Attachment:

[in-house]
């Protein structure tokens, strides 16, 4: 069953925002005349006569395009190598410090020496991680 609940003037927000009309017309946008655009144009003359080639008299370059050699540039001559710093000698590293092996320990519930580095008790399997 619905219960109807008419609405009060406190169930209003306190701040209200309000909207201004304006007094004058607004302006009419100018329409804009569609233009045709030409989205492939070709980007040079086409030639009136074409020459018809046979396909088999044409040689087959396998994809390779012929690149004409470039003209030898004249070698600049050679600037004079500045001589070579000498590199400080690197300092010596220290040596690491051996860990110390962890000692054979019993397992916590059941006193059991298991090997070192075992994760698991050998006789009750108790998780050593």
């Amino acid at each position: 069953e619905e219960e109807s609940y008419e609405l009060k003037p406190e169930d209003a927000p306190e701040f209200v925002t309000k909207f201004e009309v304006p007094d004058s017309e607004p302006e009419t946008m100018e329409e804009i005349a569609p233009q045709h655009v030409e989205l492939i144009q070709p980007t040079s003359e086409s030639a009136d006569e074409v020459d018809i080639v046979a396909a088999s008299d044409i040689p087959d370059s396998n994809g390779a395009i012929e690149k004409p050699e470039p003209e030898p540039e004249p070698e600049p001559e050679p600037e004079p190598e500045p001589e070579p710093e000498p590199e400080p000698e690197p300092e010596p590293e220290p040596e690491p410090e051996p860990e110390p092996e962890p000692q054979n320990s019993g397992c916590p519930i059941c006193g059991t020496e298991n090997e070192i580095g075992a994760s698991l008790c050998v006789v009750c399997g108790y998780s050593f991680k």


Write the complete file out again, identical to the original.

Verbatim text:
[in-house]
């Protein structure tokens, strides 16, 4: 069953925002005349006569395009190598410090020496991680 609940003037927000009309017309946008655009144009003359080639008299370059050699540039001559710093000698590293092996320990519930580095008790399997 619905219960109807008419609405009060406190169930209003306190701040209200309000909207201004304006007094004058607004302006009419100018329409804009569609233009045709030409989205492939070709980007040079086409030639009136074409020459018809046979396909088999044409040689087959396998994809390779012929690149004409470039003209030898004249070698600049050679600037004079500045001589070579000498590199400080690197300092010596220290040596690491051996860990110390962890000692054979019993397992916590059941006193059991298991090997070192075992994760698991050998006789009750108790998780050593």
């Amino acid at each position: 069953e619905e219960e109807s609940y008419e609405l009060k003037p406190e169930d209003a927000p306190e701040f209200v925002t309000k909207f201004e009309v304006p007094d004058s017309e607004p302006e009419t946008m100018e329409e804009i005349a569609p233009q045709h655009v030409e989205l492939i144009q070709p980007t040079s003359e086409s030639a009136d006569e074409v020459d018809i080639v046979a396909a088999s008299d044409i040689p087959d370059s396998n994809g390779a395009i012929e690149k004409p050699e470039p003209e030898p540039e004249p070698e600049p001559e050679p600037e004079p190598e500045p001589e070579p710093e000498p590199e400080p000698e690197p300092e010596p590293e220290p040596e690491p410090e051996p860990e110390p092996e962890p000692q054979n320990s019993g397992c916590p519930i059941c006193g059991t020496e298991n090997e070192i580095g075992a994760s698991l008790c050998v006789v009750c399997g108790y998780s050593f991680k």